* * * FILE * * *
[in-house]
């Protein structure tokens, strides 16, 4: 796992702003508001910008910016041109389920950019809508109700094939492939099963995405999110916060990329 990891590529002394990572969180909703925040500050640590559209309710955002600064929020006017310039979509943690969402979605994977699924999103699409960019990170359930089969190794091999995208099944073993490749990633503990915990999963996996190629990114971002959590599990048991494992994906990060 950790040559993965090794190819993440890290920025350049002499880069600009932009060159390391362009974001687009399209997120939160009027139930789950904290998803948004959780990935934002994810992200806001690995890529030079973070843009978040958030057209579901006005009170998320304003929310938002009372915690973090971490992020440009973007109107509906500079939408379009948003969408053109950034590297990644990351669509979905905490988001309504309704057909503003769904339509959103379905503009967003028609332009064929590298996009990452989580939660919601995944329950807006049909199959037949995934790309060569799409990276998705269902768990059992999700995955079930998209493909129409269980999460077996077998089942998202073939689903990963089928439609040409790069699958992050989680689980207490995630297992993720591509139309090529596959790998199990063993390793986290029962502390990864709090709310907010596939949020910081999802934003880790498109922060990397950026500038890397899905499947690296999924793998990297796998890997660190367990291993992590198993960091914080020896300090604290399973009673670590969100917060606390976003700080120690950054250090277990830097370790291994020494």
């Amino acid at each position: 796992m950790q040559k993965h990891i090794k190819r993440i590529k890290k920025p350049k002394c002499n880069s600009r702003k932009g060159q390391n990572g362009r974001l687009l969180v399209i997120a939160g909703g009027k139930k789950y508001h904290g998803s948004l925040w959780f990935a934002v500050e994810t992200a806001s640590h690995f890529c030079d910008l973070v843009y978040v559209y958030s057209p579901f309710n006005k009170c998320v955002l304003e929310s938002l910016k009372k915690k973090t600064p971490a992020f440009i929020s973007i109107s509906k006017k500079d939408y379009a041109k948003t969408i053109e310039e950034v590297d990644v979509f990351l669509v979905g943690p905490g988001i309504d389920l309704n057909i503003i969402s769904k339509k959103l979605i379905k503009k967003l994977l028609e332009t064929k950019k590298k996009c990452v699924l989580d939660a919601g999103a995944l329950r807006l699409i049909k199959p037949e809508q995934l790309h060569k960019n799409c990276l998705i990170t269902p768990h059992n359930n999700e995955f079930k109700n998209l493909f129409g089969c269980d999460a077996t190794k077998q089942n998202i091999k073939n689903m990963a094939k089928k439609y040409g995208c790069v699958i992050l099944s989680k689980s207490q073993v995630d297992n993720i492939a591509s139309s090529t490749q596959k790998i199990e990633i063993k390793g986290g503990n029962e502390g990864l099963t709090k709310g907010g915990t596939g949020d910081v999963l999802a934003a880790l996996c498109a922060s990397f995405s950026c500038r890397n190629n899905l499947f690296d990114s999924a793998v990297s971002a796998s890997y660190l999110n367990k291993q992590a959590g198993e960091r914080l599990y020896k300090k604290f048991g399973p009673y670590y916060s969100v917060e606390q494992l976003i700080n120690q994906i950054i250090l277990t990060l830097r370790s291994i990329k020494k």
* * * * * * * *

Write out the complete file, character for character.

[in-house]
């Protein structure tokens, strides 16, 4: 796992702003508001910008910016041109389920950019809508109700094939492939099963995405999110916060990329 990891590529002394990572969180909703925040500050640590559209309710955002600064929020006017310039979509943690969402979605994977699924999103699409960019990170359930089969190794091999995208099944073993490749990633503990915990999963996996190629990114971002959590599990048991494992994906990060 950790040559993965090794190819993440890290920025350049002499880069600009932009060159390391362009974001687009399209997120939160009027139930789950904290998803948004959780990935934002994810992200806001690995890529030079973070843009978040958030057209579901006005009170998320304003929310938002009372915690973090971490992020440009973007109107509906500079939408379009948003969408053109950034590297990644990351669509979905905490988001309504309704057909503003769904339509959103379905503009967003028609332009064929590298996009990452989580939660919601995944329950807006049909199959037949995934790309060569799409990276998705269902768990059992999700995955079930998209493909129409269980999460077996077998089942998202073939689903990963089928439609040409790069699958992050989680689980207490995630297992993720591509139309090529596959790998199990063993390793986290029962502390990864709090709310907010596939949020910081999802934003880790498109922060990397950026500038890397899905499947690296999924793998990297796998890997660190367990291993992590198993960091914080020896300090604290399973009673670590969100917060606390976003700080120690950054250090277990830097370790291994020494």
């Amino acid at each position: 796992m950790q040559k993965h990891i090794k190819r993440i590529k890290k920025p350049k002394c002499n880069s600009r702003k932009g060159q390391n990572g362009r974001l687009l969180v399209i997120a939160g909703g009027k139930k789950y508001h904290g998803s948004l925040w959780f990935a934002v500050e994810t992200a806001s640590h690995f890529c030079d910008l973070v843009y978040v559209y958030s057209p579901f309710n006005k009170c998320v955002l304003e929310s938002l910016k009372k915690k973090t600064p971490a992020f440009i929020s973007i109107s509906k006017k500079d939408y379009a041109k948003t969408i053109e310039e950034v590297d990644v979509f990351l669509v979905g943690p905490g988001i309504d389920l309704n057909i503003i969402s769904k339509k959103l979605i379905k503009k967003l994977l028609e332009t064929k950019k590298k996009c990452v699924l989580d939660a919601g999103a995944l329950r807006l699409i049909k199959p037949e809508q995934l790309h060569k960019n799409c990276l998705i990170t269902p768990h059992n359930n999700e995955f079930k109700n998209l493909f129409g089969c269980d999460a077996t190794k077998q089942n998202i091999k073939n689903m990963a094939k089928k439609y040409g995208c790069v699958i992050l099944s989680k689980s207490q073993v995630d297992n993720i492939a591509s139309s090529t490749q596959k790998i199990e990633i063993k390793g986290g503990n029962e502390g990864l099963t709090k709310g907010g915990t596939g949020d910081v999963l999802a934003a880790l996996c498109a922060s990397f995405s950026c500038r890397n190629n899905l499947f690296d990114s999924a793998v990297s971002a796998s890997y660190l999110n367990k291993q992590a959590g198993e960091r914080l599990y020896k300090k604290f048991g399973p009673y670590y916060s969100v917060e606390q494992l976003i700080n120690q994906i950054i250090l277990t990060l830097r370790s291994i990329k020494k």